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NWSS Stock Dog Sale

While the National Western Stock Show (NWSS) is known worldwide for its premier livestock shows and sales, it is also hard at work building a reputation for selling another type of stock. 2011 marked the fourth annual NWSS Stock Dog Sale in the historic attached stockyards. On a mild Thursday afternoon, hundreds of spectators including a good number of potential buyers lined the rails to watch a working version of man’s best friend go to the highest bidders.

“This is a pretty good crowd for the sale,” observed Juan Reyez of Wheatland, Wyo. Reyez leads the NWSS sale, but manages a 6,000-7,000 head feedlot along with running 1,200 registered Angus cows as his full-time business. “We’ve had (spectators) standing on the catwalk because they didn’t have enough space around here to watch. I think this goes back to you’d rather pay a little vet bill than workman’s comp,” he quipped with a laugh.

Reyez’s comment reflected accepted wisdom that a good cattle dog can do the job of at least two to three cowboys on horseback. For larger operations, a good dog is a positive addition to a team of cowboys rather than a complete replacement. They can do things a mounted cowboy or handler on foot can’t do. Correctly handled, their speed, agility and stealth can intimidate and eventually discipline even the most objectionable cow. There’s also the fact the dogs are willing workers, don’t carouse, never sleep in and always show up ready to go.

“I tell ya, they don’t talk back to you,” added Reyez with a smile. “You go to the kennel, they are willing to go to work. People pet their dogs and give them treats, (but) the treat and the petting for these dogs is going to work. I would need a lot more help if I didn’t have four or five of them.”

Others at the sale held similar opinions.

“Nowadays it’s so hard to get help on a ranch,” stated working dog breeder Pete Carmichael of Timberlake, S.D. Carmichael brought a young gray Border Collie named Joe to the sale who fetched the second highest price of $3,600. “Most of these people that are interested in these dogs are ranchers,” he continued. “They need work and where else can you get that cheap of help? You buy one of these 2-year-old dogs, you got probably 10 years. All it takes is a little feed and some care and you got them everyday.”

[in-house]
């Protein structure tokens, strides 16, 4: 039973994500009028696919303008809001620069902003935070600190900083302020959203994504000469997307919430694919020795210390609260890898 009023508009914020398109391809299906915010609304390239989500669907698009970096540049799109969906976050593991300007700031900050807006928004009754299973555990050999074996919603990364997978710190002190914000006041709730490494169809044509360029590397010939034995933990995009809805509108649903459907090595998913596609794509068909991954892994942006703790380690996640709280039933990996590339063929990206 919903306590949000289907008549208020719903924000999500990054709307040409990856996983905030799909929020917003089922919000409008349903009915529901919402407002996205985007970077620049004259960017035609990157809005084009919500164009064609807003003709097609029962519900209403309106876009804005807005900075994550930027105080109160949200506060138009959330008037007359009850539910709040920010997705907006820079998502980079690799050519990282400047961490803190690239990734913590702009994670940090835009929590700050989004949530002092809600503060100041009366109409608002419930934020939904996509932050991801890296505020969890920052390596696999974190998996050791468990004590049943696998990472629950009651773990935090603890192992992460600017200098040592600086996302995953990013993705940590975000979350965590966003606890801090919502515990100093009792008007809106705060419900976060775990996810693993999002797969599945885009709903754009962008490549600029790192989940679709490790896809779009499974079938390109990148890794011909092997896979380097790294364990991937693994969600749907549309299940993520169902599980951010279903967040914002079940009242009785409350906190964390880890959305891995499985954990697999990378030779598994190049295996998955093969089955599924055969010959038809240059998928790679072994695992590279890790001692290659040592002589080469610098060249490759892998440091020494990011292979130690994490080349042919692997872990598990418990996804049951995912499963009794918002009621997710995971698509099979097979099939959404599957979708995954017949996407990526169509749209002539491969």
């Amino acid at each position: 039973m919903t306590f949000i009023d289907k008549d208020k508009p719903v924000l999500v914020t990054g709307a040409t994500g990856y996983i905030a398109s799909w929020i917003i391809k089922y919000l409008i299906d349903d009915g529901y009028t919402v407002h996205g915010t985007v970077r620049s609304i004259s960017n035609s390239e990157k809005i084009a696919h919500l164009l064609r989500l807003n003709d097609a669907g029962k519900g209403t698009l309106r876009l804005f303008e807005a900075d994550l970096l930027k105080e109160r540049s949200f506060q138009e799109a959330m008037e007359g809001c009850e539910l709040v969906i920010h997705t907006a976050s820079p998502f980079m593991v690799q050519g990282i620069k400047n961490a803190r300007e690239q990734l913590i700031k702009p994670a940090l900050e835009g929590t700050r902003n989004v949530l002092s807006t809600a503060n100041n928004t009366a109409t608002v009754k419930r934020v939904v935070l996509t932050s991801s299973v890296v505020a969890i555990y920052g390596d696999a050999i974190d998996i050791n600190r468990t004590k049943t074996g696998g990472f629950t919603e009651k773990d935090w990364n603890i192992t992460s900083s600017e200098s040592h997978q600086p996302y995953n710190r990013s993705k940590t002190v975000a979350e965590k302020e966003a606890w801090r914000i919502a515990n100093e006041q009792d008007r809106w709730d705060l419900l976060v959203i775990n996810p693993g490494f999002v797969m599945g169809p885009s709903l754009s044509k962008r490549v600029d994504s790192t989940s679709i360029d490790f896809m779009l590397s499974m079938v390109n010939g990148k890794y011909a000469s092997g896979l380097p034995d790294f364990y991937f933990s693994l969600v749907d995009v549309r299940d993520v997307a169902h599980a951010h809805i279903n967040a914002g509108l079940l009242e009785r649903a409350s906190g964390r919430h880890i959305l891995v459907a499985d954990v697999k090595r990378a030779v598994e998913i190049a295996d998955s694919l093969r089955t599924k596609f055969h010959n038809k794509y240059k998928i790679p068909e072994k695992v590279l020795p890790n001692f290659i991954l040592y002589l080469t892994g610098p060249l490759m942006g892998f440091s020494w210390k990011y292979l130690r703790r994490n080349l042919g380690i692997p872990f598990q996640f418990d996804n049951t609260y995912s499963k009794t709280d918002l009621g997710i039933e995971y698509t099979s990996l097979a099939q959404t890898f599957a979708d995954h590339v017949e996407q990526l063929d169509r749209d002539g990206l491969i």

“A well trained cow dog, I can take him out on my own and we can do pretty much what we want,” offered Joe Fleecs of Nebraska, a working dog owner showing up at the sale to observe techniques used inside the cattle pen and to find out how much young cattle dogs were bringing at auction. “I used to ride the horses and bring the cattle in,” he added. “Now I just take the dog out and let him go and we can pretty much bring them in with just the two of us.”

Asked if paying thousands of dollars for a cattle dog was worth it, Fleecs’ answered with conviction.

“Yeah,” he stated right away. “For the cattle and if they work the alleys and the chutes, yeah. Because it saves time and you don’t need as many people around. You can send the dog in and he will do the job. It’s really convenient to have a good dog.”

With that type of sentiment common among those in attendance, the eight dogs for sale – mostly young Border Collies full of potential – arrived with their breeders inside the large outdoor pen and ran cattle while bidders on location and over the internet pushed prices from a low of $1,900 to the highest bid of $4,250. Every dog on scene brought immediate bids north of $1,000 followed by quick counters, causing auctioneer John Korry to earn his money for the day.

“I really do like it,” offered Korry about calling Denver’s stock dog sale. “I was amazed how a dog like this will work for a new owner and the quality of dogs and the consignors (here). They really put a lot of effort into bringing a good product to the sale.”

“To me, they’re invaluable,” summed up Reyez about high-quality working stock dogs. “And they’re also your friends. They’re amazing individuals. I think the more we learn about them, the better they get. We’re doing some amazing things with these dogs.”